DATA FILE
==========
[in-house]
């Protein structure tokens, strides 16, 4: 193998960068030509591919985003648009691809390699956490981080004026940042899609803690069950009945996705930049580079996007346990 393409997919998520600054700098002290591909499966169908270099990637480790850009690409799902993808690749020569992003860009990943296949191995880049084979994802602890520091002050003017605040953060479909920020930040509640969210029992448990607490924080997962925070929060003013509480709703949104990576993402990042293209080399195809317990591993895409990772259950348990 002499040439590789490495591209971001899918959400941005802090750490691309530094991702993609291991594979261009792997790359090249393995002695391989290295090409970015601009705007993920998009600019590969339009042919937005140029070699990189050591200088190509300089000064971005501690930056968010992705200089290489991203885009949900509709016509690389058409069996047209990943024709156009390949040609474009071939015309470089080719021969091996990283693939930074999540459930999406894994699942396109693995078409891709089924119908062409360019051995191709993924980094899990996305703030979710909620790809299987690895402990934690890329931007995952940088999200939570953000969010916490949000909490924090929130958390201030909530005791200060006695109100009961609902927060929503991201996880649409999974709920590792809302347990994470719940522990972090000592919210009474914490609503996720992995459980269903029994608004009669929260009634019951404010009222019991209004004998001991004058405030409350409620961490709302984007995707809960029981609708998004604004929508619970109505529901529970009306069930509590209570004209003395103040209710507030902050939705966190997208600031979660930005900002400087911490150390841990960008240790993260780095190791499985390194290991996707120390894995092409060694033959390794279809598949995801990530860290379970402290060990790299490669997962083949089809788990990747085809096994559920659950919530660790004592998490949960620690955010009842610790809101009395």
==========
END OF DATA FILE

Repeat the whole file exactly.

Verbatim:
[in-house]
């Protein structure tokens, strides 16, 4: 193998960068030509591919985003648009691809390699956490981080004026940042899609803690069950009945996705930049580079996007346990 393409997919998520600054700098002290591909499966169908270099990637480790850009690409799902993808690749020569992003860009990943296949191995880049084979994802602890520091002050003017605040953060479909920020930040509640969210029992448990607490924080997962925070929060003013509480709703949104990576993402990042293209080399195809317990591993895409990772259950348990 002499040439590789490495591209971001899918959400941005802090750490691309530094991702993609291991594979261009792997790359090249393995002695391989290295090409970015601009705007993920998009600019590969339009042919937005140029070699990189050591200088190509300089000064971005501690930056968010992705200089290489991203885009949900509709016509690389058409069996047209990943024709156009390949040609474009071939015309470089080719021969091996990283693939930074999540459930999406894994699942396109693995078409891709089924119908062409360019051995191709993924980094899990996305703030979710909620790809299987690895402990934690890329931007995952940088999200939570953000969010916490949000909490924090929130958390201030909530005791200060006695109100009961609902927060929503991201996880649409999974709920590792809302347990994470719940522990972090000592919210009474914490609503996720992995459980269903029994608004009669929260009634019951404010009222019991209004004998001991004058405030409350409620961490709302984007995707809960029981609708998004604004929508619970109505529901529970009306069930509590209570004209003395103040209710507030902050939705966190997208600031979660930005900002400087911490150390841990960008240790993260780095190791499985390194290991996707120390894995092409060694033959390794279809598949995801990530860290379970402290060990790299490669997962083949089809788990990747085809096994559920659950919530660790004592998490949960620690955010009842610790809101009395």